The sharks of Rangiroa. (Photo: © GIE Tahiti Tourism / Philippe Bacchet)
© GIE Tahiti Tourism / Philippe Bacchet

Diving among sharks in Polynesia : Rangiroa and Fakarava

  Polynesia: Maupiti + Rangiroa + Moorea - October 2012

Dear English-speaking readers, this page is an automatic translation made from a post originally written in French. My apologies for any strange sentences and funny mistakes that may have been generated during the process. If you are reading French, click on the French flag below to access the original and correct text: 

In 2012, I discovered Rangiroa and its spectacular shark gathering. My dream: to go back there and then, next time, to dive also in Fakarava, another legendary Polynesian spot to observe sharks.

The sharks of Rangiroa

Ah, Rangiroa ! It is the most famous spot, the most legendary, which fascinates divers from all over the world. You can see a "wall" of sharks, when the current is favorable, at the entrance of the Tiputa pass.

Sharks in Rangiroa ... (Photo: © GIE Tahiti Tourism / Philippe Bacchet)
The sharks at Tiputa Pass, Rangiroa. (Photo: © GIE Tahiti Tourisme / Philippe Bacchet)

For my first immersion, with the excellent small center Y Aka Diving, in this October 2012I'm lucky: the sharks, mainly reef grays, are there in large numbers, at a depth of about 40 metres. So we're at their level and it's an incredible feeling to be able to play right in the middle of the shoal. You almost feel like a shark among sharks!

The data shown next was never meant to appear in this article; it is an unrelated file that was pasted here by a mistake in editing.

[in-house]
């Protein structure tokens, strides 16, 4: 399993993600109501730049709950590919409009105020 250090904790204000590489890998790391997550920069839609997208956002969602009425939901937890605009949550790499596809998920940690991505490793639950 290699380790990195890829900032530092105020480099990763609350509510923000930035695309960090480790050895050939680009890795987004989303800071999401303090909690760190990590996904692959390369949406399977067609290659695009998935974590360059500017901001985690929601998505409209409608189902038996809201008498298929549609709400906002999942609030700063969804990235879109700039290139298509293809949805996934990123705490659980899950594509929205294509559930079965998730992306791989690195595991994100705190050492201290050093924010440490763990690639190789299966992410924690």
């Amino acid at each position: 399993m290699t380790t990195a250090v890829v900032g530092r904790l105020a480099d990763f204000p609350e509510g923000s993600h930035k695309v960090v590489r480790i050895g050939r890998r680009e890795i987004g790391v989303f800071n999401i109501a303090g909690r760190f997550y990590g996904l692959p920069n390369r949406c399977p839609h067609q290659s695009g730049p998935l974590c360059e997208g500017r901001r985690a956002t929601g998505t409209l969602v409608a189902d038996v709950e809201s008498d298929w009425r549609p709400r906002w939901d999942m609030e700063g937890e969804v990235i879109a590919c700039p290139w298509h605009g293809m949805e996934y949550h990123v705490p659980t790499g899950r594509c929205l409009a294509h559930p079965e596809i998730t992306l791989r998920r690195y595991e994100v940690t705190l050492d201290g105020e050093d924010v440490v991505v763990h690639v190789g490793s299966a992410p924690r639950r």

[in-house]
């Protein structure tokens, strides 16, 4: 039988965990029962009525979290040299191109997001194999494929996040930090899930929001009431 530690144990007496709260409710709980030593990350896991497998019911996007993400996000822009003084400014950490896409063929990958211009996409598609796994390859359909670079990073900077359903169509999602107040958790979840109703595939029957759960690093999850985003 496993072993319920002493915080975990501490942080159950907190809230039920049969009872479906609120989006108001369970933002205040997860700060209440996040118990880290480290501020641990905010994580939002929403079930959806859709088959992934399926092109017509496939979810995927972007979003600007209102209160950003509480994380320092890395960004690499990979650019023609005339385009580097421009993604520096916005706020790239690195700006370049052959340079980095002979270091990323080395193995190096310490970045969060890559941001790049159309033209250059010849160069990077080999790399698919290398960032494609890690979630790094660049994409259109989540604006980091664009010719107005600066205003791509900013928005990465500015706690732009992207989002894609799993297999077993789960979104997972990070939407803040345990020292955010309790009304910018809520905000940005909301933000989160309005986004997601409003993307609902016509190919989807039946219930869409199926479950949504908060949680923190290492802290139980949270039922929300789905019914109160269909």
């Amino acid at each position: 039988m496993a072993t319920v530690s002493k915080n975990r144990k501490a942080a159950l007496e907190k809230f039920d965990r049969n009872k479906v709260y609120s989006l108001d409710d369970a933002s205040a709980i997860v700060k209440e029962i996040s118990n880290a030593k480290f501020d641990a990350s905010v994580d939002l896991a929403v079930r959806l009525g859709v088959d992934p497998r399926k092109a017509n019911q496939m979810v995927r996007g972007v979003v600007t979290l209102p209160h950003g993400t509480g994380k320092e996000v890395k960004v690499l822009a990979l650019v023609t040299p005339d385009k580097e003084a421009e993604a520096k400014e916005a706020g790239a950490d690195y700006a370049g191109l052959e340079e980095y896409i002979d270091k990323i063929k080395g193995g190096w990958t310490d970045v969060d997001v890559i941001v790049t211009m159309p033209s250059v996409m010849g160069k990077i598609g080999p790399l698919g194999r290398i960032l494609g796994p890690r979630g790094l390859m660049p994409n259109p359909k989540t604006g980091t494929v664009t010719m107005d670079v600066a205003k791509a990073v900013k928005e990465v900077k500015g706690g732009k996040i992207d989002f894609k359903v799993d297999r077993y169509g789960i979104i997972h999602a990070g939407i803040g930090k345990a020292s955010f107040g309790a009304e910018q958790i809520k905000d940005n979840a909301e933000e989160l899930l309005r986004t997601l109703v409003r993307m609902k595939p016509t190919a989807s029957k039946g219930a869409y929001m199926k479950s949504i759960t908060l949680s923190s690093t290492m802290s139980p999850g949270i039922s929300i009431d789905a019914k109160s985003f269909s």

The show is both beautiful and ... peaceful. The cattle swim in the current, indifferent to our presence. ????

No autofocus, no photos...

The heart beating, I point my lens towards a big grey for a first picture... In vain. The autofocus of my camera remained in "manual" mode inside the waterproof box ! Impossible, therefore, to focus. Impossible to make a single image... Rageant! 😡

Frustrated, I still take the time to enjoy this fabulous dive, just with my eyes, before having to run with the rest of the team in the current.

The sharks of Rangiroa. (Photo: © GIE Tahiti Tourism / Philippe Bacchet)
Above, the kind of picture I would have dreamed of taking... (Credit: © GIE Tahiti Tourisme / Philippe Bacchet)

On my second attempt, the camera worked (this time, I checked well before launching). Unfortunately, on this day, the shoal was much too deep, in the 60 meters. It was impossible for our group to go down among the sharks this time. We had to contemplate them from above, at a distance of about 20 meters. In fact, it is more like a "carpet" of sharks...

Otherwise, in Rangiroa, it is also possible to dive with sharks in the open sea, in the blue. It is forbidden to feed them or to bait them, to avoid disturbing their behavior, but it is allowed to attract them at a prescribed distance from the coast, by spreading a fish "smell" in the water. It is quite impressive: I invite you to go back see the video I posted at the time, with a silky shark quite insistent.

Silky shark and diver. Rangiroa, French Polynesia. October 2012.
Silky shark photographed off Rangiroa. Polynesia, October 2012.

Fakarava, I dream of it!

When I go back to dive in Polynesia, in a future that I hope will not be too far away, I will of course put Rangiroa back on the program, but also the atoll of Fakarava, that I do not know yet and that I hope to discover one day, also located in the Tuamotus. Its southern pass, Tumakohua, also has its "wall" of sharks.

If the comments on the forums and diver blogs are to be believed, the site is just as spectacular as Rangiroa or even more so, and easier to dive... I dream about it! 😍

UPDATE 2018. Arte diffuses aired in June 2018 the documentary 700 sharks in the night by Luc Marescot, about the expedition led by the biologist and underwater photographer Laurent Ballesta to Fakarava.